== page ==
Gentleman flicked a finger at the mirror without looking at it. “You would protest, of course. Claim the moral high ground. But remember that we are but pawns in the eyes of the Watchers. Who are they, you might ask? Well, in this particular case, even I must admit ignorance. The silent Watchers granted us powers while they themselves stay hidden behind the curtain. The stage is ours, for now. But rest assured that we are not alone.”

Gentleman tilted his head back to gaze up at the red-rimmed eye symbol that adorned the white-paneled wooden wall above the mirror. The paint job had been done by Magpie and was about three feet high and five wide, outlined without much in the way of artistic skill, but still offered plenty of motivation for keeping the boss happy. The sight of it filled Gentleman with a sense of purpose he’d never felt during his any of his scarce church visits.

He tapped his fingertips together in contemplation. After a few minutes of hopeful silence, the Watchers seemed to draw closer to his reality. If he listened long enough, he could almost hear them whisper in the shadows beneath the shelves and clothes hangers that filled his personal prop room.

They were at home in the darkness, Gentleman knew. He’d dreamed of them before he understood who they were and what they wanted. In those dreams, the world had been shrouded in absolute darkness, and the Watchers had whispered to him.

The whispers had spoken of power. The memory of them sent a shudder of anticipation through them.

“Come out, come out, wherever you are,” Gentleman sing-songed, squinting at the shadows beneath his vanity table. “No? Ah, well. I do believe I will prove myself worthy yet. Wait and see, my elusive friends. Wait and see.”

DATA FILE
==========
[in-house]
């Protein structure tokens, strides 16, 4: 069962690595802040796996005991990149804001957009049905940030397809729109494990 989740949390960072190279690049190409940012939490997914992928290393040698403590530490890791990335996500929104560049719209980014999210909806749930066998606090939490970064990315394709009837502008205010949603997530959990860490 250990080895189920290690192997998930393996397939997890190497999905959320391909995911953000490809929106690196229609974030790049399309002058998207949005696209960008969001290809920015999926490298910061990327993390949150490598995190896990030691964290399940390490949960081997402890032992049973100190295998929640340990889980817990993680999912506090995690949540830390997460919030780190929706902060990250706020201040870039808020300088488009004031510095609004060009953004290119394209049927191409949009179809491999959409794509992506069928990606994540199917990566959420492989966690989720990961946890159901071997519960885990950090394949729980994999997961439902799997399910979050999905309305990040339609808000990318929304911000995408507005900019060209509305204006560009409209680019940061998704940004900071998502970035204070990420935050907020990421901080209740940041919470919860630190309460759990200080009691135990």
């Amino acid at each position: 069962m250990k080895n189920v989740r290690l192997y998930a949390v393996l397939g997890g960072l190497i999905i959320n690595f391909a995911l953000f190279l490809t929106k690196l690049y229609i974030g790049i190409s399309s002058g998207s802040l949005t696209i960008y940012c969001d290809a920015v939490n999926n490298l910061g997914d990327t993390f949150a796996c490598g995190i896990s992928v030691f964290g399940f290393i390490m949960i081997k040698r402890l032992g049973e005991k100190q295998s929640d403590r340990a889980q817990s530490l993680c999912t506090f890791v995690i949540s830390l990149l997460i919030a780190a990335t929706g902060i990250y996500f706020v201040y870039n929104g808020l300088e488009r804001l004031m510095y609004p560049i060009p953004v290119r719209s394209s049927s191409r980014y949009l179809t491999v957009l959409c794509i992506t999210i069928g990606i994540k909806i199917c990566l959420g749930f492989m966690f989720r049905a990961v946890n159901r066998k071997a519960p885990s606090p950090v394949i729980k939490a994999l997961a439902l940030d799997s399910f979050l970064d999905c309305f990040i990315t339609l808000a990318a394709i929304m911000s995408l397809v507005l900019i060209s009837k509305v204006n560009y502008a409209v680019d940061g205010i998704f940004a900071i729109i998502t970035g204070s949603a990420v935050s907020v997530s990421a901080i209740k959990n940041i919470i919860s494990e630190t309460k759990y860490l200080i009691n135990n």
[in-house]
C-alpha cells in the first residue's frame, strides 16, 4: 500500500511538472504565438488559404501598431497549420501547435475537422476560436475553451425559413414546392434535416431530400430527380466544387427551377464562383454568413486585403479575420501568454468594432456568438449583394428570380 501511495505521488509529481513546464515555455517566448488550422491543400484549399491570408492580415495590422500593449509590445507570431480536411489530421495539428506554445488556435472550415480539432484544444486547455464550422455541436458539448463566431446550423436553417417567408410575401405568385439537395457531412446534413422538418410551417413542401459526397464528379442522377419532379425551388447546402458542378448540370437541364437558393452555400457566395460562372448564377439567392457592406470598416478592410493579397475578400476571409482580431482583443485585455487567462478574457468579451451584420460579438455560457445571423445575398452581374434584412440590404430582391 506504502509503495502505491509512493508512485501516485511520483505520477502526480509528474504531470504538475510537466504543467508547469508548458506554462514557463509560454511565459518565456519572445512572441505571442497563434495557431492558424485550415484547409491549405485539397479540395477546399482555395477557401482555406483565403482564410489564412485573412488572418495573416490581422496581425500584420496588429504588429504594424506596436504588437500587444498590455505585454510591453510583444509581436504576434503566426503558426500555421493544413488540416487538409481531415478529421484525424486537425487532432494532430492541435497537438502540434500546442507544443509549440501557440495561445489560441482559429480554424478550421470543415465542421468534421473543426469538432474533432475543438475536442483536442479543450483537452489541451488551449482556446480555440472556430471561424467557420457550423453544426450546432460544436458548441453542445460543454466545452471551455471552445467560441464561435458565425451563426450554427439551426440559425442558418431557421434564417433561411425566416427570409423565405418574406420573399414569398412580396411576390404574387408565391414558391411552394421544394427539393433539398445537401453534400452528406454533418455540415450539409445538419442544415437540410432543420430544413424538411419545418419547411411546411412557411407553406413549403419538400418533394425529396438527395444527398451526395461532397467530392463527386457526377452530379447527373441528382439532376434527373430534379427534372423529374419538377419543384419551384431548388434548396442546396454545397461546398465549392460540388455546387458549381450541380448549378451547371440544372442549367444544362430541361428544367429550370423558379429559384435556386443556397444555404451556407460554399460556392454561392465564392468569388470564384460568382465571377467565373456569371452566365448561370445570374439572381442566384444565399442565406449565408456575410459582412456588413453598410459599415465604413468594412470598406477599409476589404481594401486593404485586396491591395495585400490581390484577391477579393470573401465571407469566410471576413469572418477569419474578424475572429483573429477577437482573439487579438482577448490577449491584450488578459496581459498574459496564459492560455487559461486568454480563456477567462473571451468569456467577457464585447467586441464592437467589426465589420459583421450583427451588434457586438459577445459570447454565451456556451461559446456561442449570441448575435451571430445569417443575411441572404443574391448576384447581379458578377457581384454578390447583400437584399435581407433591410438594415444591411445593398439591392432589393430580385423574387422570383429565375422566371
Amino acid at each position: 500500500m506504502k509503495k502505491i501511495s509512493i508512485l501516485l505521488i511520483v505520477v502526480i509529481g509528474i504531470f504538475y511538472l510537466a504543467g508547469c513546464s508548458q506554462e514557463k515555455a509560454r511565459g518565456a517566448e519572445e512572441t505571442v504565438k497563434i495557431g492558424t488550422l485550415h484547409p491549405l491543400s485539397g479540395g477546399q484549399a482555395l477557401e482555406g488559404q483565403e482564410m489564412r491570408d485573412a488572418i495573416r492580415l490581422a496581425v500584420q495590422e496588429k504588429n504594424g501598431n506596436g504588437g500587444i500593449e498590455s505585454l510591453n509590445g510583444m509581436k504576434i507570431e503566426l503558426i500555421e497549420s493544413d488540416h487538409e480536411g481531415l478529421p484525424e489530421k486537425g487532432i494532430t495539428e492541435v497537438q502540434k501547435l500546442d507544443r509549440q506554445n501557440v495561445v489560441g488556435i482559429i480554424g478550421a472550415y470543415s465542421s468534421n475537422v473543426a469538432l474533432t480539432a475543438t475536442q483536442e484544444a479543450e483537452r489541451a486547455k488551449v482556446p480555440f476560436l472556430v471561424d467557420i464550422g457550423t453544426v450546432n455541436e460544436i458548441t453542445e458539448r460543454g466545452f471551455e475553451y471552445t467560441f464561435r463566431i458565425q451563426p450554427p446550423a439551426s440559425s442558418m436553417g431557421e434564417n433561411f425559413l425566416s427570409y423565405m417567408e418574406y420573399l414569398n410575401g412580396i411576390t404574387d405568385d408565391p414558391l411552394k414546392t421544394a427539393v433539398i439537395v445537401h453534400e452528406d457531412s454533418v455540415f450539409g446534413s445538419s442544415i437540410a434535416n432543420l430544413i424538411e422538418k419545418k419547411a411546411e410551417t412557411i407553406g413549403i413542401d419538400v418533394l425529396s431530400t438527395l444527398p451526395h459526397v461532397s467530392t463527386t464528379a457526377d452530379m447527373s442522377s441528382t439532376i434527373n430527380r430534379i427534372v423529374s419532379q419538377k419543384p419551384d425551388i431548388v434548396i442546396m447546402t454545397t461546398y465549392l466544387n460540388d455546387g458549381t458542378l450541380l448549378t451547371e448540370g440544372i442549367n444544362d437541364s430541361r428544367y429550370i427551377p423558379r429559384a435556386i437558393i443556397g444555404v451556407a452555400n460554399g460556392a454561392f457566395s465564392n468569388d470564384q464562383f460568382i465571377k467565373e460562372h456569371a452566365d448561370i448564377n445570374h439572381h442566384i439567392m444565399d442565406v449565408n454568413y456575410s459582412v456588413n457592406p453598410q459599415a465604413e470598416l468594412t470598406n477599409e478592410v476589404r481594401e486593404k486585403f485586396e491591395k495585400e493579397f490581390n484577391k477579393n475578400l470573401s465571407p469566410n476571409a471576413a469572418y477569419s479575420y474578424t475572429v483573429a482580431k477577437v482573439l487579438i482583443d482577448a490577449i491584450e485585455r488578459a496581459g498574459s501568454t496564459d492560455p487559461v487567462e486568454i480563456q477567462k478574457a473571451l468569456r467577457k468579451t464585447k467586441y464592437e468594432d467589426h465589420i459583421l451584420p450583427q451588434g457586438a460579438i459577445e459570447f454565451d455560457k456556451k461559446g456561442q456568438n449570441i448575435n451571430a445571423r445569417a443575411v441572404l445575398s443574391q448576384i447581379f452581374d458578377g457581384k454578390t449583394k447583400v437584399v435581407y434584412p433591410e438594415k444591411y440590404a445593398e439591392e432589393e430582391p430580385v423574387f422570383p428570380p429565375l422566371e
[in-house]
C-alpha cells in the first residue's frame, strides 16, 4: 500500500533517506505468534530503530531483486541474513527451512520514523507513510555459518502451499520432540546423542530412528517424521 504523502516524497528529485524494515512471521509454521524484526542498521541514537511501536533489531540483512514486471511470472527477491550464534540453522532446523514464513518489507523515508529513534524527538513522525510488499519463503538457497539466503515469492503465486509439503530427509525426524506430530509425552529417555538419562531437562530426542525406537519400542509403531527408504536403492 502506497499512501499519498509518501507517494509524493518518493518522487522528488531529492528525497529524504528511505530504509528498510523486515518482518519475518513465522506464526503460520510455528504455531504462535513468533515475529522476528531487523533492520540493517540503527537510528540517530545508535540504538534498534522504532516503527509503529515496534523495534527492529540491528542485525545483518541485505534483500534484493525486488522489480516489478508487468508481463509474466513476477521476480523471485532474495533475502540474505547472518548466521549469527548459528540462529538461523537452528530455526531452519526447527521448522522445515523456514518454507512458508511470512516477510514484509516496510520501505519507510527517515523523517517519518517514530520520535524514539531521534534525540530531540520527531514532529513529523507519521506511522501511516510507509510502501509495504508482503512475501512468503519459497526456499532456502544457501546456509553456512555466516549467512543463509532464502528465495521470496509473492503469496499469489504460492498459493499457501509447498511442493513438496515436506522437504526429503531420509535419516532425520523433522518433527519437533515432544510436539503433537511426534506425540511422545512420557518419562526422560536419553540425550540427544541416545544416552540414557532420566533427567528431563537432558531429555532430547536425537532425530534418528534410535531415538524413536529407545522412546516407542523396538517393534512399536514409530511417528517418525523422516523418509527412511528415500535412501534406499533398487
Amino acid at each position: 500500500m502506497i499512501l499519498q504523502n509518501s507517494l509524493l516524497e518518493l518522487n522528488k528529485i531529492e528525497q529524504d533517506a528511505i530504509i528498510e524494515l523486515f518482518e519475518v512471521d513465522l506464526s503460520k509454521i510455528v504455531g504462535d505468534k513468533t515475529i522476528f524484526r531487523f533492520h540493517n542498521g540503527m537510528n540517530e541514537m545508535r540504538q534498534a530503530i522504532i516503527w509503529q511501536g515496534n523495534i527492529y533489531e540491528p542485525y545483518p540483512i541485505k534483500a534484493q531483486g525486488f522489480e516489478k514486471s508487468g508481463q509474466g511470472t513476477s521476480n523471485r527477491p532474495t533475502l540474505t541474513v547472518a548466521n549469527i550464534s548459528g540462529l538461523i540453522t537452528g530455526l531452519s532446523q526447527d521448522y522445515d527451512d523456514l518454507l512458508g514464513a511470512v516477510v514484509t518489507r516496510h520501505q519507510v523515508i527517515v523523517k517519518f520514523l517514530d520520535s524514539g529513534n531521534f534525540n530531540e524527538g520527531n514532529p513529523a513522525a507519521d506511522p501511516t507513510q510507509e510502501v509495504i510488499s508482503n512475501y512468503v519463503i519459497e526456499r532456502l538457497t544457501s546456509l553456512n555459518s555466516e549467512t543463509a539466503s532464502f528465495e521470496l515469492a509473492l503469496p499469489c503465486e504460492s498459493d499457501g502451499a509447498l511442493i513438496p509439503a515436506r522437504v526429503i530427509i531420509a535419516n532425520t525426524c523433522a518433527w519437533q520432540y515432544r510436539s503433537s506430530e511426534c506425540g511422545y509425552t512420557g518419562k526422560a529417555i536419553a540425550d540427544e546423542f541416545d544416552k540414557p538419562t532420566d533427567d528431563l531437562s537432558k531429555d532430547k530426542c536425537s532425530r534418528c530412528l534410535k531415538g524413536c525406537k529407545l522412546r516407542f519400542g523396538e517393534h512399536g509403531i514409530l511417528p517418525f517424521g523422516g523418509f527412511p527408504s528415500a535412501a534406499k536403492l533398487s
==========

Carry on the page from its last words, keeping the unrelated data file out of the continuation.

No answer came, and his thoughts wandered to Preacher. While Gentleman didn’t hold the head of the Godkin movement in high regard, he had to admit that Preacher possessed a certain madman’s insight. The man understood that humans didn’t reach their full potential until circumstances forced them to rise above themselves. Happy people were boring, truly. People needed tragedy. It brought out their true colors and forced them to confront their real selves.

Dancer was the best proof of this.

“The stage is set, my watchful friends,” Gentleman told the painted eye. “There will be a final act, and a climax worthy of your expectations.”

He smiled faintly to himself. There was an unwritten law of the universe that assured maximum escalation if minimal influence was applied to the setting. Within the right window of opportunity, a tiny push could topple a mountain. And Gentleman knew exactly where and when to push. Whichever end the world was going to take – he had no doubt that it was going to be glorious.